Needless to say, we will be returning to the Sculpture Garden soon, as I can't think of any other free activity that's elicited this much excitement from the kids lately.

After our art adventure, we took the kids to Chiang Mai Thai for lunch. I had pad thai on my mind because I just started reading "Death by Pad Thai." (I haven't actually gotten to anything about pad thai yet, but the name was enough to start the craving.) The boys had never had Thai food, but I was undaunted. 

One order of chicken satay, cream cheese wontons, pad thai, a banana smoothie, and a Sprite later and we were all nice and full without a single tantrum or refusal to eat - even from Mr. "Do they have macaroni and cheese?" Owen. 

Maybe it's silly, but I couldn't have been more proud. It's a wonderful feeling to know that you can take your kids to new places -- "grown-up" places -- and that all of you can actually enjoy yourselves. It's that feeling that our lives are fully integrated...that we are still people and that parenthood isn't just a constant loop of cartoons and ketchup and interminable games of Chutes & Ladders. Not that we don't still have all those things, but it's nice to know that there's more.

Thursday, July 10, 2008

No Good, Very Bad Day

The last 24 hours have been very eventful and strange...not always in a good way.  As I mentioned in my previous post, my beloved cat was put to sleep yesterday evening. (Oh, and here's a tip: If looking at your recently departed pet makes you cry, maybe don't post a giant photo of her on your blog...unless you like staring into her sad eyes every time you visit your page.)

In a bizarre twist of fate, right around the time my cat was being euthanized, I got offered a well-paying project by someone I know and respect. The catch? It will force me to re-enter the lion's return to my former corporate employer (albeit temporarily) and not just attend meetings, but lead them. But I'm a big girl, right? I can do this. It's been two and a half years! So why did my stomach immediately clench up? Seriously, we are beyond counting cars at this point. Stay tuned to see if this is what pushes me over the edge.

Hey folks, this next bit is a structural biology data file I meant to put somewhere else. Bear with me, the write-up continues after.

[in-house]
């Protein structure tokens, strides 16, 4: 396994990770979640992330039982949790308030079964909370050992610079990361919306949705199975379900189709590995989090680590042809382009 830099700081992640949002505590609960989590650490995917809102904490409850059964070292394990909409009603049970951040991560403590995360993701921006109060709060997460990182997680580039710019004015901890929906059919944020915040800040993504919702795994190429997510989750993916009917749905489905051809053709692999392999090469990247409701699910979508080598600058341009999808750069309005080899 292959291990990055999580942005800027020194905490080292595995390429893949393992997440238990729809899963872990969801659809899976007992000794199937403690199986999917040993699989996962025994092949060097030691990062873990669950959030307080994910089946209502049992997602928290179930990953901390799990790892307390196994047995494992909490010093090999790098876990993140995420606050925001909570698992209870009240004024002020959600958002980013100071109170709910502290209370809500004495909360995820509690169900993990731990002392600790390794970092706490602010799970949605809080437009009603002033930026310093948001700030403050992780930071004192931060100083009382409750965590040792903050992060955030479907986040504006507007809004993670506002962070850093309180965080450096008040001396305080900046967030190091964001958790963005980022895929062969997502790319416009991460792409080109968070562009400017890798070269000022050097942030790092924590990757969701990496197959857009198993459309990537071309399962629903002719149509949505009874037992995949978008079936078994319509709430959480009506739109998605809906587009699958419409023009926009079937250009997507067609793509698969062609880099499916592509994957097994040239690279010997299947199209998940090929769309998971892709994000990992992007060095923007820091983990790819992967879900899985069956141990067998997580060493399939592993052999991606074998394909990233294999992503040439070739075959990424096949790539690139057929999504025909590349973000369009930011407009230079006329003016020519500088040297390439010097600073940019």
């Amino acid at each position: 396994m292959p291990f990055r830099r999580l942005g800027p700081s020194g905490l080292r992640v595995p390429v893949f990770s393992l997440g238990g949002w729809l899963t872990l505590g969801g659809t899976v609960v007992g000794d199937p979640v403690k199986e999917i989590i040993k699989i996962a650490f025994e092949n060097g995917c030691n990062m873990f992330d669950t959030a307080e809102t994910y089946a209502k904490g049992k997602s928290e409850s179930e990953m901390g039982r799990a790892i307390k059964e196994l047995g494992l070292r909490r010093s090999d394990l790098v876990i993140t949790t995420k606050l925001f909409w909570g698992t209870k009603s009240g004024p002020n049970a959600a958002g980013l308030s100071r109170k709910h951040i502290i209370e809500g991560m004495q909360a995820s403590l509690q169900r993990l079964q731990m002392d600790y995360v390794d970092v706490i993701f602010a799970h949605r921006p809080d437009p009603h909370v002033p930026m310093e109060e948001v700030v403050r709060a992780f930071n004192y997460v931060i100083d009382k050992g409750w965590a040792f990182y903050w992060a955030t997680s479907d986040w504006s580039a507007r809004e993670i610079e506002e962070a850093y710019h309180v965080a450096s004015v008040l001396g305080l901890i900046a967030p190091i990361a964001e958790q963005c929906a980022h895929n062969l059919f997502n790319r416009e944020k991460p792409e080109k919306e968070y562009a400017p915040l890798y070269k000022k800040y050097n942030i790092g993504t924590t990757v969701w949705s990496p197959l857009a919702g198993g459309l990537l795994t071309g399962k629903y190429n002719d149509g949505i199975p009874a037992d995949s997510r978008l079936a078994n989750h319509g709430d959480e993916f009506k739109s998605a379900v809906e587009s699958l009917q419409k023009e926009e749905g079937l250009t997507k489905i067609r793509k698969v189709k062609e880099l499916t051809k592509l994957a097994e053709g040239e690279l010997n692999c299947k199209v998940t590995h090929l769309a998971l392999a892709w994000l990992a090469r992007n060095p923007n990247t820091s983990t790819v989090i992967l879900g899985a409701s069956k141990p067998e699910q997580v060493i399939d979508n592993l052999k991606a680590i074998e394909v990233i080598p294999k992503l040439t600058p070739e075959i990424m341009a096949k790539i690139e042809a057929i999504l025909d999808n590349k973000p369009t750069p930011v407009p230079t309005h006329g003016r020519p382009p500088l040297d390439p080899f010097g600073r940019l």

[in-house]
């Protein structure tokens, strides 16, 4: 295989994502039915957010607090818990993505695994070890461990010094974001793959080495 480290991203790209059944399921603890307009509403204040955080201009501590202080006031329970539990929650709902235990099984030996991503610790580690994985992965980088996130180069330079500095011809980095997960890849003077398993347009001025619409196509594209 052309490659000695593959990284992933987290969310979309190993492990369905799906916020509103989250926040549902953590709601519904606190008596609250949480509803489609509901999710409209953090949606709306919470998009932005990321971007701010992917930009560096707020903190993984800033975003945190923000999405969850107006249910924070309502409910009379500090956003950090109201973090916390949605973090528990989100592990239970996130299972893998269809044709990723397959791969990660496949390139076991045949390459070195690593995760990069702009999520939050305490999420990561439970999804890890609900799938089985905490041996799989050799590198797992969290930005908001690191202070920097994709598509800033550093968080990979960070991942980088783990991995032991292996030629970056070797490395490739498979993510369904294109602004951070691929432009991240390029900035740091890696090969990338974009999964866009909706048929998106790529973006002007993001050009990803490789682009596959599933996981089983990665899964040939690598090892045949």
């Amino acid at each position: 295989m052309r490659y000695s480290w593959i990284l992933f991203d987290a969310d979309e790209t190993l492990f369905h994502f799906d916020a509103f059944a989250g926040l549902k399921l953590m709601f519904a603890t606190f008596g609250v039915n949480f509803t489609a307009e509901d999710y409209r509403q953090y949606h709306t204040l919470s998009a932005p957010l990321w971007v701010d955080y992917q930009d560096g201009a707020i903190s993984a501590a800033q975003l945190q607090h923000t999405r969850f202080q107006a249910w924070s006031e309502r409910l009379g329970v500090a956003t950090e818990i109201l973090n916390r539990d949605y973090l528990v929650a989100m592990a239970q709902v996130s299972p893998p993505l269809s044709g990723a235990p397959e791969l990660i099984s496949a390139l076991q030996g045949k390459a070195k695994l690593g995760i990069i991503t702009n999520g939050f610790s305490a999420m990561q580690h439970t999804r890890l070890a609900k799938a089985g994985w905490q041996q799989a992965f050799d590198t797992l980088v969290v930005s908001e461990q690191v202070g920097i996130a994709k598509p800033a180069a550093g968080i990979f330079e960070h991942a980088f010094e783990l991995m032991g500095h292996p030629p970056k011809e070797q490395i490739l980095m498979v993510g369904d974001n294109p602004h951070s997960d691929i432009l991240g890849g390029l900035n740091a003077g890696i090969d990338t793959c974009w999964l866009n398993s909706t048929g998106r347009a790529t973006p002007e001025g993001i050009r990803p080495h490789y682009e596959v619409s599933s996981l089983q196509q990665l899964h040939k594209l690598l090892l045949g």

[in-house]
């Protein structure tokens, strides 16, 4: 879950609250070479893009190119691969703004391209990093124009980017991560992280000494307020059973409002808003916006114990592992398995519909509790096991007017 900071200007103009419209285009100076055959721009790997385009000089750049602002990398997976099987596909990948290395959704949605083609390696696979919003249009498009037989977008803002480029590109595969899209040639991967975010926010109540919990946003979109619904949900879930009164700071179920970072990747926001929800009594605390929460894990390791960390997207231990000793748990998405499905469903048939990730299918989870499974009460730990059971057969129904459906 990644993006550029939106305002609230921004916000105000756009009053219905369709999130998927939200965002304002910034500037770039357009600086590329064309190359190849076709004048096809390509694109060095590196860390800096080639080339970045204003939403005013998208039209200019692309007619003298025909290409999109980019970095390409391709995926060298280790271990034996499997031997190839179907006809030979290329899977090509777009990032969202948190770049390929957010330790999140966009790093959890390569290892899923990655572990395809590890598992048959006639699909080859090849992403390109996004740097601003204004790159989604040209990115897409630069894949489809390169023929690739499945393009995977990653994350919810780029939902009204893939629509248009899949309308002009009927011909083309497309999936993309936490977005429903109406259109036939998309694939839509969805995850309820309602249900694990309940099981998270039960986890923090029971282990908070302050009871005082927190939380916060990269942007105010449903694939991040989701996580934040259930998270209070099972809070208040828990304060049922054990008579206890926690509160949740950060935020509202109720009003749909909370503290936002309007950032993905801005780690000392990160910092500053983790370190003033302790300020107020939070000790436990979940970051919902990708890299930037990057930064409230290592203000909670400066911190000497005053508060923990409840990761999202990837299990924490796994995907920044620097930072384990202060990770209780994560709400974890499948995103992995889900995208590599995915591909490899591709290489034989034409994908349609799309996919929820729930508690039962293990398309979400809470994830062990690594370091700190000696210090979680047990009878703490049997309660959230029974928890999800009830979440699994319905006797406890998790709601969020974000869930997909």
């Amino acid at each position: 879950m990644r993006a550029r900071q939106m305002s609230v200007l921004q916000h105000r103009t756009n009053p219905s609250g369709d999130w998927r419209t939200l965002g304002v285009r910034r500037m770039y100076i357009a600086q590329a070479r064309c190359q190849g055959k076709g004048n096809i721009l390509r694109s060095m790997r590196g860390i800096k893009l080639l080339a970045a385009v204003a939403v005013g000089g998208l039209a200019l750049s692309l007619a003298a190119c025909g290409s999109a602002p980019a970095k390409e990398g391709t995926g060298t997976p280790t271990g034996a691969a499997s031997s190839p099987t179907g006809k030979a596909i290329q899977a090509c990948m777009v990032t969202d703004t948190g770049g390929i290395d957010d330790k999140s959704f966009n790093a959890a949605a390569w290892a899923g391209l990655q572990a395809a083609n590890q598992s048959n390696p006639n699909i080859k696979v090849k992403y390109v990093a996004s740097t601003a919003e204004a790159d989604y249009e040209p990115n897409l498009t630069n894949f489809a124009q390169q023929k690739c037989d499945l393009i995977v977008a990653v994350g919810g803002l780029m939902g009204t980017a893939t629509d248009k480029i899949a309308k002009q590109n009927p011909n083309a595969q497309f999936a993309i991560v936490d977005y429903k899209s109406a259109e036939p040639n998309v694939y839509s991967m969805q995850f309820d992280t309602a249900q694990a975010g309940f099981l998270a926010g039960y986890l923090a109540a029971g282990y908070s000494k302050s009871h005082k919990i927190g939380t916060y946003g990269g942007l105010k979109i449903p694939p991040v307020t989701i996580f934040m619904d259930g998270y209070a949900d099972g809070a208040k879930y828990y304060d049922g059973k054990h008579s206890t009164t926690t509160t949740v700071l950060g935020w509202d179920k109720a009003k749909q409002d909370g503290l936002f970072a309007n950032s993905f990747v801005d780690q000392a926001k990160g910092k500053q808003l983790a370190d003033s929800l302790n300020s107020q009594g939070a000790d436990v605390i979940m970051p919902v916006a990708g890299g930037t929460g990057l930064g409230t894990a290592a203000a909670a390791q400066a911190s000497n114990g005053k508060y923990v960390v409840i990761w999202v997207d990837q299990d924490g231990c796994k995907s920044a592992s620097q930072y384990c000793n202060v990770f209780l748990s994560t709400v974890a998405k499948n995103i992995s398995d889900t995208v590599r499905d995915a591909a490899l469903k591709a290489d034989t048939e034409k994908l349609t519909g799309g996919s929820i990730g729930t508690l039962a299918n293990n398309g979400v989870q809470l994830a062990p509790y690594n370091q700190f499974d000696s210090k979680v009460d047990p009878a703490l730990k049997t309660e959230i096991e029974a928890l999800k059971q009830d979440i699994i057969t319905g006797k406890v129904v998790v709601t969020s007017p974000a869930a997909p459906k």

So today started out nicely enough with a playdate at the park. Then right around lunch time, the sky started growing dark...and darker...and darker. Then the tornado sirens went on, so I gathered my boys and we went down to the basement. Naturally, I had the TV on to see if we were, in fact, going to be swept up in a funnel cloud, but in an effort to distract my little worrywart, Aidan, I decided we needed some lighter viewing. I was relieved to find a rerun of "America's Best Dance Crew," which easily took the boys' minds off of the storm...

Until the screen went black and a foreboding voice who identified himself as a member of the police force came on to tell us that we were under a severe thunderstorm warning, that the storm could be dangerous and that we should not call the police department unless there was an emergency. Did you know that could happen? I didn't. I thought cable provided a cocoon from local threats. So much for pretending all was well. 

Conveniently, the storm stopped in time for us to leave for the boys' 5-year check-up at the doctor's office (yes, I'm tardy on that one). In good news, there was not only no tornado, but also none of the promised hail. Just a lot of wind and rain.

So we are walking out the door for the doctor's appointment, when I see smoke coming from behind my garage. A tree that stands approximately one foot from my garage is on fire. Upon closer inspection, it appears to be caught in the power lines and is throwing sparks...a lot of sparks...very close to the roof of my garage. I call 911. In minutes, a volunteer firefighter comes walking up my driveway (he must be one of my neighbors - who knew?). He takes a look and tells me they'll get to it as soon as they can, but in the meantime, it's not going to burn my garage down. He seems like he probably knows what he's talking about, so off we go to the doctor's office...with me only mildly concerned that I might not have a garage when I return. 

The check-up goes fine -- the boys regale their doctor with detailed descriptions of both their birthday party and the Wii games they received at the party -- until it's time for the dreaded 5-year immunizations. Only, they didn't know to dread them because I didn't warn them ahead of time. I figured there was no reason to make them worry. I also figured they'd do fine now that they are older...

What I did not figure was that they didn't know what it meant to "get a shot" and by the time I realized their confusion, the needles (4 of them!) were already going into Aidan's arms. "Ow! It hurts!" he exclaimed, completely surprised and confused. "I know," I whispered, feeling terrible that I didn't give him a better idea of what to expect.